One of weird things that happens to you as you age is that stuff that people used to talk about as science fiction starts becoming real life. My best example of this is flat screen high definition TVs. As a young journalist in the 80s I was told by Japanese industrialists that these would start appearing in the 2000s. I put this in my list of silly predictions. But lo! Here we are in the 2000s with Harvey Norman selling these very things for a couple of grand.
As a kid I was raised on Star Trek, Dr Who and Gerry Anderson's puppets. Then came Star Wars and all its derivatives. Among the science fiction weapons we children talked about were:phasers, battle lasers, rail-guns; robots; super fast submarines etc. Now as an adult I am seeing more of these things in prototype and on the way to becoming reality.
Take a look at this lot:
Raytheon's Active Denial System ADS is a beam weapon that stimulates pain receptors. The small ones work to 500m. The big ones to a couple of kilometres. Police and Military can buy them.Do nations open for extraordinary rendition get one free with every four or more prisoners?http://en.wikipedia.org/wiki/Active_Denial_System
Boeings Advanced Tactical Laser is a beam weapon that fires a 10cm radius megawatt laser to a range of 10km. Its marketing benefit is that it limits collateral damage. Its less advertisedbenefit is that when Abdul's brain is melted and the vultures have slurped it up there won't be any 5.56mm holes to suggest who might be responsible. Currently its mounted on an AC-130but the plan is to put it on an MV-22 Osprey.http://en.wikipedia.org/wiki/Advanced_tactical_laser
US Navy Railgun is an electro-magnetic gun that accelerates a projectile to 5.8km/s muzzle velocity. The weapon is intended to be ready for 2020-2025 and able to fire 10 projectiles a minute to 200 nautical miles with a circular error probability of 5 metres.
The DARPA Grand Challenge has been demonstrating that autonomous land vehicles are now entirely feasible. The first stage under consideration is unarmed autonomous scout robots. http://en.wikipedia.org/wiki/DARPA_Grand_ChallengeThe next stage - armed patrol however is already underway with the SWORD robots in Iraqhttp://blog.wired.com/defense/2007/08/httpwwwnational.html
There are already large numbers of unmanned aerial vehicles in operation around the world. The best known is the Predator which is armed with Hellfire missiles controlled remotely when on attack runs. However Boeing and others are already working on autonomous fighters and bombers able to take advantage of higher levels of agility and less risk to highly trainedpilots.http://en.wikipedia.org/wiki/UCAV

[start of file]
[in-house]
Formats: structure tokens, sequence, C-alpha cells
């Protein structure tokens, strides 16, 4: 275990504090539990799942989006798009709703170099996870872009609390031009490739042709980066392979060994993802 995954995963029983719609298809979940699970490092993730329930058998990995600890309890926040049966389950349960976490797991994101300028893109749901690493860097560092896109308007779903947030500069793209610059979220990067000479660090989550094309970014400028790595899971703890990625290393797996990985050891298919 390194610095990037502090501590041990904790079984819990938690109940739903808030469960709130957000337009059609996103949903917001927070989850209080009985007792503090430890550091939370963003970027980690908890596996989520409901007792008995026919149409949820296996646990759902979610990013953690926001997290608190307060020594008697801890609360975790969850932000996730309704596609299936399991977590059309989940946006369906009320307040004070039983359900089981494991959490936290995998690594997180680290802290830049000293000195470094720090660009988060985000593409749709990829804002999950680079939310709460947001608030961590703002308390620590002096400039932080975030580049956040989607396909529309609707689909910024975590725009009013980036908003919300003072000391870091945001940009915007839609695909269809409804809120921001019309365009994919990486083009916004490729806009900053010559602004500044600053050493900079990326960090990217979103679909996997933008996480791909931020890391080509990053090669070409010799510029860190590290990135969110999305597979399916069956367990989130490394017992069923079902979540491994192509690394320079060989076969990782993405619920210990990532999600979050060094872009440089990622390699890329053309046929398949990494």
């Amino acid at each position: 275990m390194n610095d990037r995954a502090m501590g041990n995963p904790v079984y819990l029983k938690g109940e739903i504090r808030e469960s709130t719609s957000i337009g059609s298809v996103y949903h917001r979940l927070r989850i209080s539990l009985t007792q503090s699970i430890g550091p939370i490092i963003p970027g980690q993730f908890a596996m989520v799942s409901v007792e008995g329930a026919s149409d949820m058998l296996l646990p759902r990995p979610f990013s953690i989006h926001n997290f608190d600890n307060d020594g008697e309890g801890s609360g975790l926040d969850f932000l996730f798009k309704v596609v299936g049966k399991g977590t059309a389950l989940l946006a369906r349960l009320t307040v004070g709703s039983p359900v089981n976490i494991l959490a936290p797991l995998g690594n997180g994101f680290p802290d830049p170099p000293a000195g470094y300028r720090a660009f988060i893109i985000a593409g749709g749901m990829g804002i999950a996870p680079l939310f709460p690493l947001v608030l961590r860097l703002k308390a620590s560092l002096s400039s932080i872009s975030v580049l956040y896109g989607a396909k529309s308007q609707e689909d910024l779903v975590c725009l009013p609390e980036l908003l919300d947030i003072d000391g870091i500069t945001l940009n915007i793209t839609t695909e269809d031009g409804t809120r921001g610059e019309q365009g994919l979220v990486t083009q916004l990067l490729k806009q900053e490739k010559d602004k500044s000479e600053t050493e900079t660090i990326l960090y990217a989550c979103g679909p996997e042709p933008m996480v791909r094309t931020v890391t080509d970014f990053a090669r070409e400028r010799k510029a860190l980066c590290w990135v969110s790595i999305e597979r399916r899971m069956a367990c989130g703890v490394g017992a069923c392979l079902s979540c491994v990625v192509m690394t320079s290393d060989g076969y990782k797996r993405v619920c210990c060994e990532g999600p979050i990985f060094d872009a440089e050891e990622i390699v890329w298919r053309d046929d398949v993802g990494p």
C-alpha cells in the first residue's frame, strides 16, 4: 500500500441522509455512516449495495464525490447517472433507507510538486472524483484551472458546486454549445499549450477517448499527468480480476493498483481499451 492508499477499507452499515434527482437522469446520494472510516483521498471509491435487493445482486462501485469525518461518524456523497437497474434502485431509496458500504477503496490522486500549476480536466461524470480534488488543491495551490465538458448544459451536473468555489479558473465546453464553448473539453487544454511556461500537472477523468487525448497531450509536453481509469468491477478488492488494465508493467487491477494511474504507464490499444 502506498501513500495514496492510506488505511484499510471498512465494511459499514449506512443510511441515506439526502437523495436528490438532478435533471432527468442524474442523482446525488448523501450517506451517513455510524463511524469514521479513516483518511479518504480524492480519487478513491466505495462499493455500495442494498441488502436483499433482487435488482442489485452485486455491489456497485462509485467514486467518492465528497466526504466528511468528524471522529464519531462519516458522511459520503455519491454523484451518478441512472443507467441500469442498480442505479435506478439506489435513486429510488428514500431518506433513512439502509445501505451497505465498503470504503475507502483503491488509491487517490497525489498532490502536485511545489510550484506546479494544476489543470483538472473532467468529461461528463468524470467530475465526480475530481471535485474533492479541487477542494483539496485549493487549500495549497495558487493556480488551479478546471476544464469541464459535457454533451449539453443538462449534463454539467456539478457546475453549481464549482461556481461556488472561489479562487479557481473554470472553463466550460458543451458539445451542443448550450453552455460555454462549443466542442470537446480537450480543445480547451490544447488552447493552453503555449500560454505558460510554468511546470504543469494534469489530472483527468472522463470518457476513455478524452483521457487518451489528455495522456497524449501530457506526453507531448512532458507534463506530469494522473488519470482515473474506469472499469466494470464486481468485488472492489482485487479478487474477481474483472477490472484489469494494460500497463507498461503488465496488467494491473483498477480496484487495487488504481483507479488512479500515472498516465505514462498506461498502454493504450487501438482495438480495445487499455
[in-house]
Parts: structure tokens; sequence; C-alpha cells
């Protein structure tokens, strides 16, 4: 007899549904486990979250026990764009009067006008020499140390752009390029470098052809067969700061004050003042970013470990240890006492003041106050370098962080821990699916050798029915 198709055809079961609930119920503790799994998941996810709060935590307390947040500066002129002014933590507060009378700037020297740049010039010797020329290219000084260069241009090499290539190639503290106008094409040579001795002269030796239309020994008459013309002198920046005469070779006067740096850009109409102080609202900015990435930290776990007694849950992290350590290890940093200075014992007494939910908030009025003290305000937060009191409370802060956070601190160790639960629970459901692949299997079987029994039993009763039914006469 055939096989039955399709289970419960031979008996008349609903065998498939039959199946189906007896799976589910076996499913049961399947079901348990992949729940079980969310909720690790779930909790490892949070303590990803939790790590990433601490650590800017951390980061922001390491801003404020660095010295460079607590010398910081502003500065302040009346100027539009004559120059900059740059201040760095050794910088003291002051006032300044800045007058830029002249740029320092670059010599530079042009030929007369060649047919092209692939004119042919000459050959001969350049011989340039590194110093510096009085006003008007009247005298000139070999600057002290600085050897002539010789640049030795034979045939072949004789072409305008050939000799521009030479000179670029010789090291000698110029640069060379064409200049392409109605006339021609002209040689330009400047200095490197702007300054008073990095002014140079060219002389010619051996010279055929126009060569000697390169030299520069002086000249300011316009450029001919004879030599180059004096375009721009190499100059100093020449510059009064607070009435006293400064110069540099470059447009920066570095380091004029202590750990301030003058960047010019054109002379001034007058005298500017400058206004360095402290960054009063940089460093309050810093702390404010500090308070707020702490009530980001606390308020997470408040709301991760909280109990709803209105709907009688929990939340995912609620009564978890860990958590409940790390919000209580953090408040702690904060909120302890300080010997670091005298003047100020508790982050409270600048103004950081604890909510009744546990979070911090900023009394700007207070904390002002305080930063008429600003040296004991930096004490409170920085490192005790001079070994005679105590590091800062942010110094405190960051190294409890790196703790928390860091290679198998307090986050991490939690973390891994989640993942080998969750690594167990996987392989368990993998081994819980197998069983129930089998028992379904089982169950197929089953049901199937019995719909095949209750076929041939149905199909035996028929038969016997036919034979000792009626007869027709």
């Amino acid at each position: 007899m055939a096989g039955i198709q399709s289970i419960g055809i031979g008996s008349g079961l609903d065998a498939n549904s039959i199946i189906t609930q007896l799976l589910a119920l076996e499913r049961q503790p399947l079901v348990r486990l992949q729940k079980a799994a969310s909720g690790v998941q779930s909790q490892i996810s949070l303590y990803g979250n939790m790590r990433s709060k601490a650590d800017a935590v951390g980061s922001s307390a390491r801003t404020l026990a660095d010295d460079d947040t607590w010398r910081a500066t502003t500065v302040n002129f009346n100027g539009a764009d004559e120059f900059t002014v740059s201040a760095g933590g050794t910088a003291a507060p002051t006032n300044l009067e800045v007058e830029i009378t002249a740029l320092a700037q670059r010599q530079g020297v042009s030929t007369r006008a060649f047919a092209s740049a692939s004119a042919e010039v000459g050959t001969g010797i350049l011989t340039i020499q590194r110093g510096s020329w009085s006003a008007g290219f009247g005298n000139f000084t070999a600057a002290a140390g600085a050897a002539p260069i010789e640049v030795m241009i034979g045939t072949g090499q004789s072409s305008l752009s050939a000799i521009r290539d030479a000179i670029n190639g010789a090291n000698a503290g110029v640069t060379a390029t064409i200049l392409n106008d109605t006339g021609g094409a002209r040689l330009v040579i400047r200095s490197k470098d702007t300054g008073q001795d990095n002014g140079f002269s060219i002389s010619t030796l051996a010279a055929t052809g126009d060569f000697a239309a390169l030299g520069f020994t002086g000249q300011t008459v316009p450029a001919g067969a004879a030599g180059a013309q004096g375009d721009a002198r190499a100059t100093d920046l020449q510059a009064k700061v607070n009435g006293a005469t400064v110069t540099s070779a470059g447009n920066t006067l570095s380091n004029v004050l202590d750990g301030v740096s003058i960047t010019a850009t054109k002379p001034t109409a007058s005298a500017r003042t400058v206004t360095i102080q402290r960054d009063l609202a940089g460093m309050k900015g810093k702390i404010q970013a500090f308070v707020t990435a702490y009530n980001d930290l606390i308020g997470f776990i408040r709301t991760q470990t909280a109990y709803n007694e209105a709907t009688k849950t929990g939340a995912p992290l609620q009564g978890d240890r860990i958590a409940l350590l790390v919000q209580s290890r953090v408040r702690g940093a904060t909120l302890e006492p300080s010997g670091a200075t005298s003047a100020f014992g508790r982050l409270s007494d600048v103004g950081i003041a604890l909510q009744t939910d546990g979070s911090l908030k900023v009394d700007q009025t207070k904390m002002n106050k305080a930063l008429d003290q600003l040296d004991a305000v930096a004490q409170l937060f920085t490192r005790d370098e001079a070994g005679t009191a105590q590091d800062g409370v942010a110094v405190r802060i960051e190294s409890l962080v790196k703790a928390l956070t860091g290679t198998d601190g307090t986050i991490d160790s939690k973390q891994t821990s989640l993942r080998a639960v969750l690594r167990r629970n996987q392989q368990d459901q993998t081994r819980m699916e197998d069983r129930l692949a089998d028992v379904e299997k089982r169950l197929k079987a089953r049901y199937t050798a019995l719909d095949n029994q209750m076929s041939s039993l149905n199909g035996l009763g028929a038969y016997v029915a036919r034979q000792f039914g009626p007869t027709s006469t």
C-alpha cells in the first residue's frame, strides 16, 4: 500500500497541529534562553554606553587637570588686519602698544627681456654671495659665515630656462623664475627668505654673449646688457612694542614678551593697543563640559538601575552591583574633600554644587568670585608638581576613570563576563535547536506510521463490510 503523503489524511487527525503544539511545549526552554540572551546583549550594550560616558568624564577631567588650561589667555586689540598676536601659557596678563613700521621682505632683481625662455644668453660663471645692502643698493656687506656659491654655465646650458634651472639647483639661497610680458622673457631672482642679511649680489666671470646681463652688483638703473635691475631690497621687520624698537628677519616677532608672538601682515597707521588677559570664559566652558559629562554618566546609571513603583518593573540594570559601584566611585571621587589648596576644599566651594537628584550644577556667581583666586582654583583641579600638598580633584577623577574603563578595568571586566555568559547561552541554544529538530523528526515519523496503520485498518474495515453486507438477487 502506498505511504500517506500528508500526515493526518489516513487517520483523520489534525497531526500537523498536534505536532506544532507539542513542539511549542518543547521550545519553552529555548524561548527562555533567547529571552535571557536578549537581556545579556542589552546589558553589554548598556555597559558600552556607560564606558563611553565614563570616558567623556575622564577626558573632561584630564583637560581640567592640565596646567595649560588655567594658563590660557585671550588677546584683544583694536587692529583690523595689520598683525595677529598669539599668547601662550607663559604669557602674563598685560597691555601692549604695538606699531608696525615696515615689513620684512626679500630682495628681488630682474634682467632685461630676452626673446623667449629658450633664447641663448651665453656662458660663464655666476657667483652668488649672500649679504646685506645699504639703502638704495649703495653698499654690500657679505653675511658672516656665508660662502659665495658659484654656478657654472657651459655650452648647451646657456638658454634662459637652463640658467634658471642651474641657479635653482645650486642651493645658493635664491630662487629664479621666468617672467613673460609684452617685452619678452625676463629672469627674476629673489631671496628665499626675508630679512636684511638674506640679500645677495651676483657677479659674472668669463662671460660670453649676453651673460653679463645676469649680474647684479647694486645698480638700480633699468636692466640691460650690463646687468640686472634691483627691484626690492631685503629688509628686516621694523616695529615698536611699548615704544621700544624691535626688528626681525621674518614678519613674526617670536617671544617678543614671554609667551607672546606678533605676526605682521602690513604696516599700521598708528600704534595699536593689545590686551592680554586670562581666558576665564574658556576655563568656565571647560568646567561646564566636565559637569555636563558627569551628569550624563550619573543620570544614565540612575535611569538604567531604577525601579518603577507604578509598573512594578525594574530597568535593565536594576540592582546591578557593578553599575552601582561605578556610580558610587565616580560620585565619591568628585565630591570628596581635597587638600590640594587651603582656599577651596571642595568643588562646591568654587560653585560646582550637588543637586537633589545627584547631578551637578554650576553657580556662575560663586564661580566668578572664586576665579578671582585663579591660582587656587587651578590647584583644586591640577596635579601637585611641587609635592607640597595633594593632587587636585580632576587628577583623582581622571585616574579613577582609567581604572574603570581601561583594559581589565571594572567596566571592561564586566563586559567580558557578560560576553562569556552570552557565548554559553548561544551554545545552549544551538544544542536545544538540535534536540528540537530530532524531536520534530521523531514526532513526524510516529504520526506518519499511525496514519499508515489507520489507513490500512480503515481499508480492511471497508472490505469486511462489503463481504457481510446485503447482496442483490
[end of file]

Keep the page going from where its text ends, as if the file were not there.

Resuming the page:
And finally we have "Stingray" (the kids show) made real with this bizarre solicitation from DARPA for a submarine aircraft. Admittedly unlike the others this is just a feasibility study not a prototype.http://www.darpa.mil/sto/solicitations/BAA09-06/index.html
This is not to mention Dean Kamen's robotic arm, mind control of electronic devices via interfaces embedded in people's brains, Alan Gibb's amphibious military vehicles, etc.
If we start putting all of this together for a putative 2030 military environment and we start to see disturbing trends towards technologies which allow push-button warriors to send robotic pain inflictors out to quell riots or zap snipers from on high. In short military power stops relying on the willingness of ordinary men and women to fight and more on the willingness of technicians to service instruments of oppression.
God forbit that there should be any global contest between superpowers but were such a calamity to occur the mind boggles what would happen if World War Two's pace of development were applied to weaponry. One suspects that Terminator style bots could be running around as early as 2039.
My question then is what does this mean politically? Not only to the world but also to a small nation in one of its more forgotten corners? Is democracy destined to become a three century flash in the pan between Knights and Robots? What is the military's role in this?
For increasingly the line between war and peace is blurring. Today the world's biggest war machine is facing its toughest test against an enemy which has already destroyed two superpowers (Britain and Russia) - afghanistan. It is a war fought - just as Vietnam was fought - where combatants don't helpfully declare their allegiances. But as technology is refined to fight this war this technology also has obvious application as an instrument of domestic oppression.
My theory is that the military must have a greater constitutional stake in democracy because ultimately the military is most likely to be the ultimate enemy of democracy. Soldiers must believe that their role is to defend the liberty of their fellow countrymen and women, not to constrain it. While we rely on ordinary men and women to bear arms democracy is relatively safe for there is nothing more equal than the vulnerability of the human body to a bullet. But when one side has robots and the other humans that inequality becomes a source of potential temptation for those in power.